Europe’s Highest Court Hears Its First Case in Irish Language

The European Court of Justice has now heard cases in all 24 official EU languages after taking up the case of an Irish language advocate who wants pet medicine labels to be printed in both English and Irish.

A cyclist passes a closed bar in Dublin, Ireland, on Oct. 21, 2020. (AP Photo/Peter Morrison)

(CN) — “Ní in éagmais saincheisteanna atá an cás idir lámha.” That’s Irish for: “There is no shortage of issues invoked in the present case.”

This was the opening sentence in the first opinion ever issued in the Irish language at the European Court of Justice, the European Union’s highest court. The magistrate’s opinion was read aloud Thursday in the high court, some 50 years after Ireland joined the bloc and about 15 years after Irish became one of the EU’s official languages.

With this new case in Irish, the EU top court now has heard cases in all 24 of the bloc’s official languages, a court spokesman said.

The court is examining a lawsuit brought by an Irish language advocate who wants labels for pet medicine in Ireland to be written in both English and Irish. That advocate, Peadar Mac Fhlannchadha, is also a dog owner.

In issuing a nonbinding advisory opinion on Thursday, Advocate General Michal Bobek wrote that the legal questions involved in the case “generate a genuine EU law constitutional polyphony.” Advocates general offer legal advice on cases before the court’s judges. The court will issue a ruling in the matter in the coming months.

In 2016, Mac Fhlannchadha sued the Irish Ministry for Agriculture, Food and the Marine to get the Irish language included on pet medicine labels. He argued that under EU law, veterinary medicine labels must be written in all official languages in an EU state.

Irish and English are both official languages in Ireland, where there is a strong push to revive the Irish language. There are newspapers, radio stations and schools dedicated to preserving the language. Nearly 40% of Irish say they speak their traditional language, though its use is customary only in pockets of the island. In 2005, Irish became an official EU language.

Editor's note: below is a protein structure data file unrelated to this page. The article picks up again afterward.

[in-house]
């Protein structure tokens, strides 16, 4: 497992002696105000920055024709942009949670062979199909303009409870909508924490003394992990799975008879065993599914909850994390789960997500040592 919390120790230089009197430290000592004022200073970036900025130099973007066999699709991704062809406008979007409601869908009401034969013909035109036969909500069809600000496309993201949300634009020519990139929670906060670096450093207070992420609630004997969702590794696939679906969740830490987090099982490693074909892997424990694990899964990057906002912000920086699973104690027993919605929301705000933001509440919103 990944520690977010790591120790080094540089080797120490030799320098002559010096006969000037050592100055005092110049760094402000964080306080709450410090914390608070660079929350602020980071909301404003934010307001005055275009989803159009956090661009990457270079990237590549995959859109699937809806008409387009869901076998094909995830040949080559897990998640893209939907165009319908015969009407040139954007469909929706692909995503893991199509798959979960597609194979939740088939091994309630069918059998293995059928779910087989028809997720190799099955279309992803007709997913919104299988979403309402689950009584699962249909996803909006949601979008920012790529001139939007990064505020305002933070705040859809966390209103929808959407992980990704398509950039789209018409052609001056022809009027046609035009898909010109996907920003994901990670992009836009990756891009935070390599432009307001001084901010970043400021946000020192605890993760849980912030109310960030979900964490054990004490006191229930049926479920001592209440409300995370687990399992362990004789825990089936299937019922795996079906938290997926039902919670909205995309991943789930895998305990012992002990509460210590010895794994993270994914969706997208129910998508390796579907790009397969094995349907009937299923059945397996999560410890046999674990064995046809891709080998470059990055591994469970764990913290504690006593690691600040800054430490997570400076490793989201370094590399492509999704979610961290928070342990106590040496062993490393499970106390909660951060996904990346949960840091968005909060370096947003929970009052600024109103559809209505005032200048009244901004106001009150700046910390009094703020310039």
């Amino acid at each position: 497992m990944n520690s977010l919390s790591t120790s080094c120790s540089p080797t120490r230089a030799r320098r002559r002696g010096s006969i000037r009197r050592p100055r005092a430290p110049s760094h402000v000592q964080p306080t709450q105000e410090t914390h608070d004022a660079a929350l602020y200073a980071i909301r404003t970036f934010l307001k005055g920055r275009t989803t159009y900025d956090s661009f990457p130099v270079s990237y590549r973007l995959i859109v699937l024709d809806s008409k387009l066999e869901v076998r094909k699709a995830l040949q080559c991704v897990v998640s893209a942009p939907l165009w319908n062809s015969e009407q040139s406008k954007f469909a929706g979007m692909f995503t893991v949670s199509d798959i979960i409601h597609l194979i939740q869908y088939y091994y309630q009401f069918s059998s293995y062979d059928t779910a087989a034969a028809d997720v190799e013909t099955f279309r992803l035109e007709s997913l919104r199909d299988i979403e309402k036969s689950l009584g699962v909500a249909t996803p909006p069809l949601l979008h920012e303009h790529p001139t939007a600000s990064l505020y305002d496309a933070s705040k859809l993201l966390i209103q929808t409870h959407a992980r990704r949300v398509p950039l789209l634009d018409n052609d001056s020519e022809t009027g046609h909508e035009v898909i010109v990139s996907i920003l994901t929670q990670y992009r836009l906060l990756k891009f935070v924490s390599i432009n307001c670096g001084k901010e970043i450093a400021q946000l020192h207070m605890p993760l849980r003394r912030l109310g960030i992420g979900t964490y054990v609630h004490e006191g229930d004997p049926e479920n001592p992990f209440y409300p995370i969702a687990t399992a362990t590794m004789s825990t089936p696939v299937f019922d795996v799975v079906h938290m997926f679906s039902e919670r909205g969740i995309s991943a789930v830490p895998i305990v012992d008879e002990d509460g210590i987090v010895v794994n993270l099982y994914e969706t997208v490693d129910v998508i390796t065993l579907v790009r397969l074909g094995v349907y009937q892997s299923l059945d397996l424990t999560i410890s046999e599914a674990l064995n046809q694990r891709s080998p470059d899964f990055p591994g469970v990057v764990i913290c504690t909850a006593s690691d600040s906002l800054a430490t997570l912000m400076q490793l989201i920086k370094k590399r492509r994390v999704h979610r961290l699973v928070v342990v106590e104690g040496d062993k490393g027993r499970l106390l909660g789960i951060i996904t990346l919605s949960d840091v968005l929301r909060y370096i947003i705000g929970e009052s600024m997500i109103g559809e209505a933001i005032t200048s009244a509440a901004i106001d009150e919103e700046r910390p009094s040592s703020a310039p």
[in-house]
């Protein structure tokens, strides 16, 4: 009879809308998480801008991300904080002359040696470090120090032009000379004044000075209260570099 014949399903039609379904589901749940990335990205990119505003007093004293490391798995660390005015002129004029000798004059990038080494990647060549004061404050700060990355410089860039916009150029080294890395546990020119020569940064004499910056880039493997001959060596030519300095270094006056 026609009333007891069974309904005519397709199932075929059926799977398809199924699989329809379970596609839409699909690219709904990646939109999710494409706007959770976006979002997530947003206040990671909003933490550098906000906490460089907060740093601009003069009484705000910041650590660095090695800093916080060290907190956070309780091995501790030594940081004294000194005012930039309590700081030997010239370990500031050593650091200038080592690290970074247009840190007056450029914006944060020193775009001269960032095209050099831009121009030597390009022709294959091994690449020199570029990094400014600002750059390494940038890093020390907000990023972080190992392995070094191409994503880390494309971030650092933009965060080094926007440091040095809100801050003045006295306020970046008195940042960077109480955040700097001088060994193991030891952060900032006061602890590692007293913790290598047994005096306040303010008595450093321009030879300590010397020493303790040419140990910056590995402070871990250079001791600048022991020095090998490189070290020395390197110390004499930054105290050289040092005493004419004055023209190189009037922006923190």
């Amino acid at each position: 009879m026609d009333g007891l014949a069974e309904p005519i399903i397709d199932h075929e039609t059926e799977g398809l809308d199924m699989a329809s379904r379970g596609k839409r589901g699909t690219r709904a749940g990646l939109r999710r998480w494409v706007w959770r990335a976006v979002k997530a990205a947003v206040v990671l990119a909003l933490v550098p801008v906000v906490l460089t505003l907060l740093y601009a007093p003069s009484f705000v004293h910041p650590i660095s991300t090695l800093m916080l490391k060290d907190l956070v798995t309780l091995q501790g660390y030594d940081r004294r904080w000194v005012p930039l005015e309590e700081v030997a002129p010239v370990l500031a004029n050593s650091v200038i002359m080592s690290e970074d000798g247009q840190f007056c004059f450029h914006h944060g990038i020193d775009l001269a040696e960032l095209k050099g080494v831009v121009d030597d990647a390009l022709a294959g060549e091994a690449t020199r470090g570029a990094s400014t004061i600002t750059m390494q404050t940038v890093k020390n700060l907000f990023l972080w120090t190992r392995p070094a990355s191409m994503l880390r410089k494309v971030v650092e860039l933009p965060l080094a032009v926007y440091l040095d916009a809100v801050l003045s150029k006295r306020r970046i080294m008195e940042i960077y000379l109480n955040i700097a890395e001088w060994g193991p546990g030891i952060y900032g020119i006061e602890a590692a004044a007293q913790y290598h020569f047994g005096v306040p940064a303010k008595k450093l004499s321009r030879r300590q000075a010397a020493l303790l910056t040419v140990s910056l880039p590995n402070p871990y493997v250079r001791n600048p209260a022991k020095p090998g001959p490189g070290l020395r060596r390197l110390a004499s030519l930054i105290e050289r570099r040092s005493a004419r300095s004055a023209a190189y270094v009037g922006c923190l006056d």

The High Court of Ireland agreed with the complainant, but it also noted that a new EU rule is set to take effect in January 2022 that scraps the requirement for pet medicine labels to be written in all official languages in an EU state.

Uncertain how it should proceed and interpret EU law on the matter, the High Court asked the Luxembourg-based Court of Justice to weigh in and provide it with guidance on how it should enforce the EU’s pet medicine labeling rules, especially considering the pending change in regulations.

In his opinion, Bobek said the case brought up a number of vexing legal questions for the EU and its transnational system of laws.

At its heart, though, is the question of how much discretion national courts have in interpreting how to enforce EU laws. Bobek proposed they enjoy a lot of discretionary power and he suggested the Irish court rule how it sees fit on Mac Fhlannchadha’s complaint.

“The principles of effectiveness of EU law and of effective judicial protection cannot be interpreted as imposing upon national courts any (senseless) automaticity,” Bobek wrote.

He added: “There is nothing intrinsically unlawful in the fact that, despite an applicant formally acting within his rights and his claims being well founded, in very exceptional cases (and I place emphasis on very exceptional cases), he may not obtain the form of relief that he sought.” (Parentheses in original.)

Bobek also suggested the High Court does not need to order Ireland’s pet medicine labels to be written in Irish. He argued that while “multilingualism has been a core principle of the European Union … it has also been recognized that language policy involves making choices which are, at times, also politically and socially delicate.”

He said EU courts “have consistently adopted a rather cautious, diplomatic and pragmatic approach with regard to languages” and have not been “overly rigid” in imposing language requirements.

“The court has consistently dismissed the idea that, as a matter of EU law, there must be absolute equality of all official languages,” he wrote.

In its defense, the Irish government argued that making pharmaceutical companies print labels in Irish might lead some to remove their products from Ireland. Government lawyers also contended that the complainant speaks English and was not hurt by the absence of labels in Irish.

As a solution, Bobek proposed the High Court declare the Irish laws out of line with the EU’s directive on pet medicine labels but not take further action.

“On the one hand, it records the possible infringement invoked and provides some form of moral satisfaction to the applicant,” Bobek said, “while perhaps opening up the potential for him to claim damages for any harm incurred should the conditions for state liability be satisfied.”


Courthouse News reporter Cain Burdeau is based in the European Union.

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